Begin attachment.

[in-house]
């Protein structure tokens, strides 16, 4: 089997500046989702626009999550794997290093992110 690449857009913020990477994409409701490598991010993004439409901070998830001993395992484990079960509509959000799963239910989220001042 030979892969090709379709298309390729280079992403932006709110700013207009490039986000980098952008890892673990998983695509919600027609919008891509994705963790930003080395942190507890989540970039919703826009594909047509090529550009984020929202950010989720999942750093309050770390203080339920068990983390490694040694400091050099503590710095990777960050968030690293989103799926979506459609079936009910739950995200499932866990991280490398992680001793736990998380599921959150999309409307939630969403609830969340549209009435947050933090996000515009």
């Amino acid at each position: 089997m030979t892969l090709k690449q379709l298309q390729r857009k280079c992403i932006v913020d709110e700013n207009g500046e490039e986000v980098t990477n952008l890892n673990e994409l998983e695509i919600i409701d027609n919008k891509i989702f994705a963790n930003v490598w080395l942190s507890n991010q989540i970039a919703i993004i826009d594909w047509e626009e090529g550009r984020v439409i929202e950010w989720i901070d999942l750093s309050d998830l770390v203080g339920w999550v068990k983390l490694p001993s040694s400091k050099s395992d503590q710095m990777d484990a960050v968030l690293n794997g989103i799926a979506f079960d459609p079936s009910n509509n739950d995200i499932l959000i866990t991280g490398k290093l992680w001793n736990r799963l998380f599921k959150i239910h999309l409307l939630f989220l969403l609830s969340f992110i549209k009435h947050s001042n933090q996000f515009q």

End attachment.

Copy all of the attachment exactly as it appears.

[in-house]
């Protein structure tokens, strides 16, 4: 089997500046989702626009999550794997290093992110 690449857009913020990477994409409701490598991010993004439409901070998830001993395992484990079960509509959000799963239910989220001042 030979892969090709379709298309390729280079992403932006709110700013207009490039986000980098952008890892673990998983695509919600027609919008891509994705963790930003080395942190507890989540970039919703826009594909047509090529550009984020929202950010989720999942750093309050770390203080339920068990983390490694040694400091050099503590710095990777960050968030690293989103799926979506459609079936009910739950995200499932866990991280490398992680001793736990998380599921959150999309409307939630969403609830969340549209009435947050933090996000515009």
């Amino acid at each position: 089997m030979t892969l090709k690449q379709l298309q390729r857009k280079c992403i932006v913020d709110e700013n207009g500046e490039e986000v980098t990477n952008l890892n673990e994409l998983e695509i919600i409701d027609n919008k891509i989702f994705a963790n930003v490598w080395l942190s507890n991010q989540i970039a919703i993004i826009d594909w047509e626009e090529g550009r984020v439409i929202e950010w989720i901070d999942l750093s309050d998830l770390v203080g339920w999550v068990k983390l490694p001993s040694s400091k050099s395992d503590q710095m990777d484990a960050v968030l690293n794997g989103i799926a979506f079960d459609p079936s009910n509509n739950d995200i499932l959000i866990t991280g490398k290093l992680w001793n736990r799963l998380f599921k959150i239910h999309l409307l939630f989220l969403l609830s969340f992110i549209k009435h947050s001042n933090q996000f515009q």